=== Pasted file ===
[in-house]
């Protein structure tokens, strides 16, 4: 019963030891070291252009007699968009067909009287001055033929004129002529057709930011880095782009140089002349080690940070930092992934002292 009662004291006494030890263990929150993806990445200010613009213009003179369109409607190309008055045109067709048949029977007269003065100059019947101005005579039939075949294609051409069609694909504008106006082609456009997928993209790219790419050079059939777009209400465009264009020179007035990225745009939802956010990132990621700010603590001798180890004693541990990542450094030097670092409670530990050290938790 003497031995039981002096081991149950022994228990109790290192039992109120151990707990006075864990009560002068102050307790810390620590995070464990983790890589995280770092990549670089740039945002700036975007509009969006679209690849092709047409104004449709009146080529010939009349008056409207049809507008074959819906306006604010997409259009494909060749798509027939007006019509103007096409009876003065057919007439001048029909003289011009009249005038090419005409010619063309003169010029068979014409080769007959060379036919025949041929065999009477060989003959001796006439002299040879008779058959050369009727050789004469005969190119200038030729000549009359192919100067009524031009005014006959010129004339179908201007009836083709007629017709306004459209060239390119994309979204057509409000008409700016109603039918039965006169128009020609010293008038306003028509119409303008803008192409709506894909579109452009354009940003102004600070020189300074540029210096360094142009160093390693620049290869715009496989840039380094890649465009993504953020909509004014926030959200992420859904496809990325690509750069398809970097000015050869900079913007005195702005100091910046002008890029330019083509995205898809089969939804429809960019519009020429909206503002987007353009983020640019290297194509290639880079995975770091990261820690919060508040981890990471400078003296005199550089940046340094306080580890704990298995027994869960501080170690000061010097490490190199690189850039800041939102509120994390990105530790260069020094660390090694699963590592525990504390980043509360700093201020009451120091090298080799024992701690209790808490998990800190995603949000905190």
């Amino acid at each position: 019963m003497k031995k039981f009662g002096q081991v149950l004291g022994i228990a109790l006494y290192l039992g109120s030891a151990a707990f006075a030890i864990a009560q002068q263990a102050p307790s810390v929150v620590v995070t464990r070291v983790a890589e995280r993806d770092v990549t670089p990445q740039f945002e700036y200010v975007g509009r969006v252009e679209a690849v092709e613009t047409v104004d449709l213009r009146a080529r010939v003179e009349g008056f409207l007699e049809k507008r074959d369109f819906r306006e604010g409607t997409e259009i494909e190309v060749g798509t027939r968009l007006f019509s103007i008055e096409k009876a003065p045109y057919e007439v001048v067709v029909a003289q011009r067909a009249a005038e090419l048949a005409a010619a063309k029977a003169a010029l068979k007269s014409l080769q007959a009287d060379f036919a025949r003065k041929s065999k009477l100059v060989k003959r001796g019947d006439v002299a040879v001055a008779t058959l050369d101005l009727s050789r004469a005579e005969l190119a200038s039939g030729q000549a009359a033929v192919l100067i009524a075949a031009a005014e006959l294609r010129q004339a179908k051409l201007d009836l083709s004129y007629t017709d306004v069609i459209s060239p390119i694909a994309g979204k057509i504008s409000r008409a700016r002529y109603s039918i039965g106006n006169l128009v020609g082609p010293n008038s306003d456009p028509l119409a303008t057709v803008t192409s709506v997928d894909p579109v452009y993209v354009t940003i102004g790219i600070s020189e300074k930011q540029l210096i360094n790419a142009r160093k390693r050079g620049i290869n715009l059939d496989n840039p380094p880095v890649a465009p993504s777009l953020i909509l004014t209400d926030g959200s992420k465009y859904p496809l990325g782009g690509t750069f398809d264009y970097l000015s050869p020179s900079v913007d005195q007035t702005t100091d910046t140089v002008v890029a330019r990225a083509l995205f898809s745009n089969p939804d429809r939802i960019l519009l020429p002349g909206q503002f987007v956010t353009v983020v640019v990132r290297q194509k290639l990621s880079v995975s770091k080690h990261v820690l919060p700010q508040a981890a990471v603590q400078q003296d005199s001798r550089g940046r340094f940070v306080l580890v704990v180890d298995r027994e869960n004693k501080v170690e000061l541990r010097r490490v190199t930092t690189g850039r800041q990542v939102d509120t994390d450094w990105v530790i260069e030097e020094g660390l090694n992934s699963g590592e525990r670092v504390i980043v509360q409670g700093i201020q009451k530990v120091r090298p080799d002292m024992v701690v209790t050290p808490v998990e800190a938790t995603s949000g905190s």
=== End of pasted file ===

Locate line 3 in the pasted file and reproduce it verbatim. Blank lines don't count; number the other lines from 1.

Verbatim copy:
């Amino acid at each position: 019963m003497k031995k039981f009662g002096q081991v149950l004291g022994i228990a109790l006494y290192l039992g109120s030891a151990a707990f006075a030890i864990a009560q002068q263990a102050p307790s810390v929150v620590v995070t464990r070291v983790a890589e995280r993806d770092v990549t670089p990445q740039f945002e700036y200010v975007g509009r969006v252009e679209a690849v092709e613009t047409v104004d449709l213009r009146a080529r010939v003179e009349g008056f409207l007699e049809k507008r074959d369109f819906r306006e604010g409607t997409e259009i494909e190309v060749g798509t027939r968009l007006f019509s103007i008055e096409k009876a003065p045109y057919e007439v001048v067709v029909a003289q011009r067909a009249a005038e090419l048949a005409a010619a063309k029977a003169a010029l068979k007269s014409l080769q007959a009287d060379f036919a025949r003065k041929s065999k009477l100059v060989k003959r001796g019947d006439v002299a040879v001055a008779t058959l050369d101005l009727s050789r004469a005579e005969l190119a200038s039939g030729q000549a009359a033929v192919l100067i009524a075949a031009a005014e006959l294609r010129q004339a179908k051409l201007d009836l083709s004129y007629t017709d306004v069609i459209s060239p390119i694909a994309g979204k057509i504008s409000r008409a700016r002529y109603s039918i039965g106006n006169l128009v020609g082609p010293n008038s306003d456009p028509l119409a303008t057709v803008t192409s709506v997928d894909p579109v452009y993209v354009t940003i102004g790219i600070s020189e300074k930011q540029l210096i360094n790419a142009r160093k390693r050079g620049i290869n715009l059939d496989n840039p380094p880095v890649a465009p993504s777009l953020i909509l004014t209400d926030g959200s992420k465009y859904p496809l990325g782009g690509t750069f398809d264009y970097l000015s050869p020179s900079v913007d005195q007035t702005t100091d910046t140089v002008v890029a330019r990225a083509l995205f898809s745009n089969p939804d429809r939802i960019l519009l020429p002349g909206q503002f987007v956010t353009v983020v640019v990132r290297q194509k290639l990621s880079v995975s770091k080690h990261v820690l919060p700010q508040a981890a990471v603590q400078q003296d005199s001798r550089g940046r340094f940070v306080l580890v704990v180890d298995r027994e869960n004693k501080v170690e000061l541990r010097r490490v190199t930092t690189g850039r800041q990542v939102d509120t994390d450094w990105v530790i260069e030097e020094g660390l090694n992934s699963g590592e525990r670092v504390i980043v509360q409670g700093i201020q009451k530990v120091r090298p080799d002292m024992v701690v209790t050290p808490v998990e800190a938790t995603s949000g905190s």